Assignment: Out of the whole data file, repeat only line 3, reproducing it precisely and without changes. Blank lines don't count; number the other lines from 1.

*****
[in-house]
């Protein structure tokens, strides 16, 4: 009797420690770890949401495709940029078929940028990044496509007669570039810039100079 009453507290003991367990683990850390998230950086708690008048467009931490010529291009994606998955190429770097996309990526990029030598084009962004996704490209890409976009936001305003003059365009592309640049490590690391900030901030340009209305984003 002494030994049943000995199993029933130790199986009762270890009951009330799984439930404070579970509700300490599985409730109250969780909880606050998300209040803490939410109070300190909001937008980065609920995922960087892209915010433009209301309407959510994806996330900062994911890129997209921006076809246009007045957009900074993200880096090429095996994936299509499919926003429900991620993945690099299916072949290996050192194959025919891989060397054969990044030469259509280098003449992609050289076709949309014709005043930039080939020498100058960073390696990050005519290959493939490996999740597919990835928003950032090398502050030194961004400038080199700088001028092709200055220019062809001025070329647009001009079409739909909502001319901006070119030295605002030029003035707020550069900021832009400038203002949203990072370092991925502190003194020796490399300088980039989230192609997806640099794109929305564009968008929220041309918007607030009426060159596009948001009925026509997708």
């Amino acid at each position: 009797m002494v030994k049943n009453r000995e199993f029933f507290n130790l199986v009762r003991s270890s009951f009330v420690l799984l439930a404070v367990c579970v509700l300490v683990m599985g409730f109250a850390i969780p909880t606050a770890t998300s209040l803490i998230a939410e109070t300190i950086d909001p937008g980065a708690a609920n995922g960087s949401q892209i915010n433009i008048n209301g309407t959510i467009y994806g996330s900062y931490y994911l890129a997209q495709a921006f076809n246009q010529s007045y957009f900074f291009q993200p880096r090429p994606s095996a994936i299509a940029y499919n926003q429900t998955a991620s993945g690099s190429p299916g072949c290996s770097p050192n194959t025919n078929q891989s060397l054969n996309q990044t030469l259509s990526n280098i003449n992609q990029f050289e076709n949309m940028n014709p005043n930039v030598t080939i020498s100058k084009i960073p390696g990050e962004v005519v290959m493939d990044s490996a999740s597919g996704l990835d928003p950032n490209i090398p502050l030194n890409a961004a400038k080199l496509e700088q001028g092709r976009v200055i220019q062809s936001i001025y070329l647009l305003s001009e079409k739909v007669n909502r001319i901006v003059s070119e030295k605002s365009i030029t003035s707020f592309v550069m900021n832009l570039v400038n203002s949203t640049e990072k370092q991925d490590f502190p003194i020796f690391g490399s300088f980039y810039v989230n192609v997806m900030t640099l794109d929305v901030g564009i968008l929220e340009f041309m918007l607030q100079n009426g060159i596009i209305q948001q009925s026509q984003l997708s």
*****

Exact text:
């Amino acid at each position: 009797m002494v030994k049943n009453r000995e199993f029933f507290n130790l199986v009762r003991s270890s009951f009330v420690l799984l439930a404070v367990c579970v509700l300490v683990m599985g409730f109250a850390i969780p909880t606050a770890t998300s209040l803490i998230a939410e109070t300190i950086d909001p937008g980065a708690a609920n995922g960087s949401q892209i915010n433009i008048n209301g309407t959510i467009y994806g996330s900062y931490y994911l890129a997209q495709a921006f076809n246009q010529s007045y957009f900074f291009q993200p880096r090429p994606s095996a994936i299509a940029y499919n926003q429900t998955a991620s993945g690099s190429p299916g072949c290996s770097p050192n194959t025919n078929q891989s060397l054969n996309q990044t030469l259509s990526n280098i003449n992609q990029f050289e076709n949309m940028n014709p005043n930039v030598t080939i020498s100058k084009i960073p390696g990050e962004v005519v290959m493939d990044s490996a999740s597919g996704l990835d928003p950032n490209i090398p502050l030194n890409a961004a400038k080199l496509e700088q001028g092709r976009v200055i220019q062809s936001i001025y070329l647009l305003s001009e079409k739909v007669n909502r001319i901006v003059s070119e030295k605002s365009i030029t003035s707020f592309v550069m900021n832009l570039v400038n203002s949203t640049e990072k370092q991925d490590f502190p003194i020796f690391g490399s300088f980039y810039v989230n192609v997806m900030t640099l794109d929305v901030g564009i968008l929220e340009f041309m918007l607030q100079n009426g060159i596009i209305q948001q009925s026509q984003l997708s």